Brokers' Big Problem Needs Big Solution

November 16, 2011

Brokers' Big Problem Needs Big Solution

By Linda Koco

PHOENIX - The life insurance industry needs to launch a large-scale effort to attract more producers to the business, said NAILBA Chairwoman Christi M. Daughenbaugh.

“The decline in producer ranks is a big problem, so it needs a big solution,” she told InsuranceNewsNet in advance of her remarks here at Thursday morning’s opening session of the NAILBA 30 annual meeting.

One idea that she and other industry leaders have is to set up some kind of industry-wide on-ramp or feeder system to attract, train and support new producers, perhaps a 503(c) organization or a private company with investors and an industry-wide board of directors.

“We need a major initiative that is almost like a residency program in risk management that would run for two or three years,” said Daughenbaugh, who is chief operating officer at Borden Hamman Agency, a Dallas brokerage general agency.

The program would need to provide recruits with three components — compensation, training and a community of peers with whom to share ideas and support, she said.

All three elements are essential to helping new producers gain the experience they need to move along their chosen career path, Daughenbaugh maintained, adding that is what it will take to ensure that younger and mid-market Americans will have the life insurance protection they need.

The old-line career agency companies used to be the life insurance industry’s hub for training and manufacturing producers, she pointed out. 

“But there are fewer career companies today, and the independent agency companies did not pick up that training and support. In addition, estimates are that the industry lost more than 100,000 producers in the past 10 years, and more will be leaving since the average age of current producers is in the mid-50s. “The result is, we just don’t have enough feet on the street.”

During her time as NAILBA officer and this year as NAILBA chairman, Daughenbaugh said she has spoken with many other industry and association leaders about the shrinking ranks of producers. She says many leaders are arriving at the same conclusion, that some kind of industry-wide solution is needed.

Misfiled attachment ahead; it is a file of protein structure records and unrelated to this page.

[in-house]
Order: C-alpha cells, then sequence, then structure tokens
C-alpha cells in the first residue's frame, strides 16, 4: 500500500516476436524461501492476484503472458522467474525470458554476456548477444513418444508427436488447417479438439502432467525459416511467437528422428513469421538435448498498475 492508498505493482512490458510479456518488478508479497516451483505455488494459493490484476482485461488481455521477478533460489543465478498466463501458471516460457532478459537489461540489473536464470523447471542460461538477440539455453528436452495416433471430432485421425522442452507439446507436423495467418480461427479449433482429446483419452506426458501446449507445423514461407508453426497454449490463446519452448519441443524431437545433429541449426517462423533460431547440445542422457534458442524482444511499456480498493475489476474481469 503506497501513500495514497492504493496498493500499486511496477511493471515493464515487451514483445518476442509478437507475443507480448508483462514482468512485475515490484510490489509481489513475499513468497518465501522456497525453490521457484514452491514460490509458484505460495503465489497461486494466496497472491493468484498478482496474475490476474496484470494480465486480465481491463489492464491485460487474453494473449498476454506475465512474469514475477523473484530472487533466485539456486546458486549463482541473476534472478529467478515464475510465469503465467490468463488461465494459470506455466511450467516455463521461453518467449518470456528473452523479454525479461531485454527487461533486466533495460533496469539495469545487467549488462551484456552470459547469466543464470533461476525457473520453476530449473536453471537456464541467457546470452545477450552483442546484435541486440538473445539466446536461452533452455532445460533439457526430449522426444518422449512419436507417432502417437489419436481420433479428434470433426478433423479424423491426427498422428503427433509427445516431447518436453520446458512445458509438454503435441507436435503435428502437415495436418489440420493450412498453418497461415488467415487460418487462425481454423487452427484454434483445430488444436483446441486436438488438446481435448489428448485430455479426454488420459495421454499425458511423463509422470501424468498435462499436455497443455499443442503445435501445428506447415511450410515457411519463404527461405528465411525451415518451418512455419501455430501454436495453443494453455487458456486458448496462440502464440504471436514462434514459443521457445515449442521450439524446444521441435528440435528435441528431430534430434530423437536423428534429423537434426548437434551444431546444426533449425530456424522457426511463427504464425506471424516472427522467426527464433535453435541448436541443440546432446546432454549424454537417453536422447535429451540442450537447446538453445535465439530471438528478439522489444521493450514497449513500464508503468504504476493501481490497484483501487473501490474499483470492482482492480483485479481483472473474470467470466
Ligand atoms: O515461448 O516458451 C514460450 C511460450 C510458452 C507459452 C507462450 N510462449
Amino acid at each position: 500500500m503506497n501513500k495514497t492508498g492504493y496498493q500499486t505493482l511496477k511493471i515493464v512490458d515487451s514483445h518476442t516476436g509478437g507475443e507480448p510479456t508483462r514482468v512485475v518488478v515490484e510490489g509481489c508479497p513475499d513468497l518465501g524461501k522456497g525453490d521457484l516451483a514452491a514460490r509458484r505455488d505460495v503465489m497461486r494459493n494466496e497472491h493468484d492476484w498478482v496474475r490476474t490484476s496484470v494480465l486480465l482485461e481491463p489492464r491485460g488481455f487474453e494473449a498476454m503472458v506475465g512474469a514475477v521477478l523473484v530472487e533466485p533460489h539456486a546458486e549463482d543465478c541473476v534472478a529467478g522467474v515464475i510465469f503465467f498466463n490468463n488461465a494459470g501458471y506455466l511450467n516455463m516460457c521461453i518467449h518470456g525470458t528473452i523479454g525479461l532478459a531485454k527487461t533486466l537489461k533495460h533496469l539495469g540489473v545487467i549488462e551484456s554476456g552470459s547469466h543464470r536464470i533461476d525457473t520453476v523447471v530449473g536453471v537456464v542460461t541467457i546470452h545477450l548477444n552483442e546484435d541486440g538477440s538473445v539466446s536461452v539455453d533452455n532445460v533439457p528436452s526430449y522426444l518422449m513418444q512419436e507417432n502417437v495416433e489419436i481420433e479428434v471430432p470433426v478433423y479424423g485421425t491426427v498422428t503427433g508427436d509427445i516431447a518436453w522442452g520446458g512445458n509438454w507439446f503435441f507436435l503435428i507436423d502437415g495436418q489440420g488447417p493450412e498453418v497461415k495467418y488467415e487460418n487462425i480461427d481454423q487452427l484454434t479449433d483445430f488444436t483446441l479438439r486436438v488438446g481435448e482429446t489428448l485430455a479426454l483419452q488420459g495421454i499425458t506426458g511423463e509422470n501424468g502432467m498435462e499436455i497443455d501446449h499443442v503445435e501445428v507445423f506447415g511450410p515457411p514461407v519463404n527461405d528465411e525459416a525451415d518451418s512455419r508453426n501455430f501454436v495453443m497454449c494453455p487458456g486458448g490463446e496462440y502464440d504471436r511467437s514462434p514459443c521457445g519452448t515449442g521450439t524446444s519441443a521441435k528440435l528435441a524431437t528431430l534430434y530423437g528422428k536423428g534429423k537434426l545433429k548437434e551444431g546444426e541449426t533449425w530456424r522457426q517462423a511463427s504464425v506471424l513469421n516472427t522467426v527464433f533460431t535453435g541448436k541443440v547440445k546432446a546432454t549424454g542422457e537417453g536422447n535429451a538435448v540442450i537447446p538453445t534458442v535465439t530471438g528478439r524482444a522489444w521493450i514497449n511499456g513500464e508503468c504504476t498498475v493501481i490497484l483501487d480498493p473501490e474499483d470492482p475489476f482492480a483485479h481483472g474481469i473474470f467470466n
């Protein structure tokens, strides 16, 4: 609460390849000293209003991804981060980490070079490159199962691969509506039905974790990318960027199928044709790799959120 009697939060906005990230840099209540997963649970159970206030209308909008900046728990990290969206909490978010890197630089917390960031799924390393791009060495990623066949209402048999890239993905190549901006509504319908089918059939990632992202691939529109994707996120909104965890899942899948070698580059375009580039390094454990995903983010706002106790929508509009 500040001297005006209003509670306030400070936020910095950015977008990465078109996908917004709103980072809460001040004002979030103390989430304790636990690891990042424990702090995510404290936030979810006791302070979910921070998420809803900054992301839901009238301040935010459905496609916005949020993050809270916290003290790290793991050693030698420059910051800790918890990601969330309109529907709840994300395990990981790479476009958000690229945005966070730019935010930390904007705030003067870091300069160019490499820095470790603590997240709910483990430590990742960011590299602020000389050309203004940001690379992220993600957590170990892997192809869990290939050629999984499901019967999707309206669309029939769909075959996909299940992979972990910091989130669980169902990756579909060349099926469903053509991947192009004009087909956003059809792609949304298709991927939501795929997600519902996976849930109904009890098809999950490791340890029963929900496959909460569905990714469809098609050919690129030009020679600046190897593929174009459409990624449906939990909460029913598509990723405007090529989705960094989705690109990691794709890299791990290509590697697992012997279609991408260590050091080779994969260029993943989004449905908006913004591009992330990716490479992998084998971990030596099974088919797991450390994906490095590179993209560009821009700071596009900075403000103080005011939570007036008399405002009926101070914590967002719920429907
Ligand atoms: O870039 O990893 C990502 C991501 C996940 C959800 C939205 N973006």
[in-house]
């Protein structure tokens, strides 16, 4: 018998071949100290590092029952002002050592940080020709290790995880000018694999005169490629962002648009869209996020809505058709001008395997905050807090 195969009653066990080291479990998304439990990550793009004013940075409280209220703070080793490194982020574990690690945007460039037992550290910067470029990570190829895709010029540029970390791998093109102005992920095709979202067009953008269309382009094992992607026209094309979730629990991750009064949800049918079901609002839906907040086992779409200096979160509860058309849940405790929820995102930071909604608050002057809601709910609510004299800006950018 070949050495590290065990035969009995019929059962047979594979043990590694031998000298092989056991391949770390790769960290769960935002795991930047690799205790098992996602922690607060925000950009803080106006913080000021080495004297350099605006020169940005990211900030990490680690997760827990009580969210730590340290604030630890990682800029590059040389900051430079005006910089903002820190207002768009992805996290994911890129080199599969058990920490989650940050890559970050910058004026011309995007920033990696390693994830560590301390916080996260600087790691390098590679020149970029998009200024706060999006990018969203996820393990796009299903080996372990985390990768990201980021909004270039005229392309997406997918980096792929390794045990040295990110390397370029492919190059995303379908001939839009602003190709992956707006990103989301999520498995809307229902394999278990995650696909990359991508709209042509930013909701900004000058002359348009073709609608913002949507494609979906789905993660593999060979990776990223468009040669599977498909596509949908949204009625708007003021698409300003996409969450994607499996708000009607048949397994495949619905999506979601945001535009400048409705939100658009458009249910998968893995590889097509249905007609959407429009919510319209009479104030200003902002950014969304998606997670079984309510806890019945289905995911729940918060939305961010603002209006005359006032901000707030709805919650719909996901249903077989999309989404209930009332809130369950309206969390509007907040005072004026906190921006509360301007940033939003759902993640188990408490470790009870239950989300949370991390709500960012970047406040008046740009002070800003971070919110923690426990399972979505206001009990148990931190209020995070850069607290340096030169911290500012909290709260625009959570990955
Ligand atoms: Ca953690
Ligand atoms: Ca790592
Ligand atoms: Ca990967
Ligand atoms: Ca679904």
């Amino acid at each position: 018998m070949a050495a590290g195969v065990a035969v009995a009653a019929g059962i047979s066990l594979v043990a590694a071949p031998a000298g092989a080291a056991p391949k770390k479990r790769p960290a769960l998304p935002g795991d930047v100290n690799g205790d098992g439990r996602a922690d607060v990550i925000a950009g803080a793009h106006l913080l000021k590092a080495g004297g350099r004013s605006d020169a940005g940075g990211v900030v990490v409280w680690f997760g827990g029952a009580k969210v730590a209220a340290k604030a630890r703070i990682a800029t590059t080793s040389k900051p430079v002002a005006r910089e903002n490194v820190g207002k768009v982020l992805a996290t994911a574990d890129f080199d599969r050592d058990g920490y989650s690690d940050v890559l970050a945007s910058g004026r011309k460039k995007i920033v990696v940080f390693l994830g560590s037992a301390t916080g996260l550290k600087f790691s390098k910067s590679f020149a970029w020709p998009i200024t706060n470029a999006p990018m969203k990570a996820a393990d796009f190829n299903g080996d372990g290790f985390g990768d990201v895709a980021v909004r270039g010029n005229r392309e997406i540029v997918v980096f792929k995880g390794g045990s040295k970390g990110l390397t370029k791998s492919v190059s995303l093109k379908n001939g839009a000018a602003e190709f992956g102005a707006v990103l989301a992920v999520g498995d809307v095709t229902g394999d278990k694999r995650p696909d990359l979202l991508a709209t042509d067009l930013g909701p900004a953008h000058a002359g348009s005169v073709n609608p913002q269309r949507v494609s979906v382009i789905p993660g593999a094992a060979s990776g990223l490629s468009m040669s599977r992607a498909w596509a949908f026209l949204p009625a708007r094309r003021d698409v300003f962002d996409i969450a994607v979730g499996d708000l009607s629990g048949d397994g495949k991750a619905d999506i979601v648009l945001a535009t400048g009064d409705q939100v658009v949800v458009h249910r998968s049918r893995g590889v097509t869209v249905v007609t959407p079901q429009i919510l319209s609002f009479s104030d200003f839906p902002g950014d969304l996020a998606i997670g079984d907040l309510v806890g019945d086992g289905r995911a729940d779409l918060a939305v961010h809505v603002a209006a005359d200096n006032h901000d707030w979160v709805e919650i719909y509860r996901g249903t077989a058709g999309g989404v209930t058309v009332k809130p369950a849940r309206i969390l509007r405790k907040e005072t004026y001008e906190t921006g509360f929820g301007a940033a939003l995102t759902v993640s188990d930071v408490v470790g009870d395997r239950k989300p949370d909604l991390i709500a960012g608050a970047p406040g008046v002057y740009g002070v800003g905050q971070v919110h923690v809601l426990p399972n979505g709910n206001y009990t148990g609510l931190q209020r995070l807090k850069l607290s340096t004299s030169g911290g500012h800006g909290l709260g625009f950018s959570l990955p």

Individual companies do have recruiting and training programs, and some companies might report life insurance sales increases in one quarter or another, Daughenbaugh allows. “But as an industry, we still don’t have enough new people coming in—people who will go out and talk with consumers about life insurance.”

The industry does have many education and certification programs, she adds. But the programs tend to be designed for people who are already in the business, not for producers who are starting out, she said. “In addition, the programs don’t offer a compensation commensurate with what someone needs to build a business, nor do they have a community component.”

It will take more than one organization to solve the industry’s problem, she reiterated. “To have industry-wide impact, we’ve got to go bigger. It can’t be one carrier, one trade association or one marketing organization.  We need to have a new theater system for this.”

Reaching younger people

Along with that, the industry needs to step up efforts to reach younger people—producers as well as consumers, especially Generation Y — in a way that they want to be reached, the NAILBA chairman said. 

For instance, Gen Y likes to be coached, not advised, Daughenbaugh said.

She pointed to a State Farm project in Chicago that has picked up on that preference. Called Next Door, the project invites consumers to visit its “community space” where they can ask questions about finances and insurance, get “financial coaching,” attend classes, drink coffee, use the Wi-Fi, and otherwise hang out.

“The financial coaches don’t sell anything,” she says. “They only coach. If a visitor wants to buy insurance, they hand the lead off to a State Farm agent.”

On the day she visited Next Door, she says it was “packed with people ages 30 to 35 and also people who looked to be in their 40s.”

She liked what she saw. “It shows there are things we can do to update the language we use with young people and the way we interact with young people. There are things we can do now for the consumers and sales people of the future.”

Linda Koco, MBA, is a contributing editor to InsuranceNewsNet, specializing in life insurance, annuities and income planning. Linda can be reached at [email protected].

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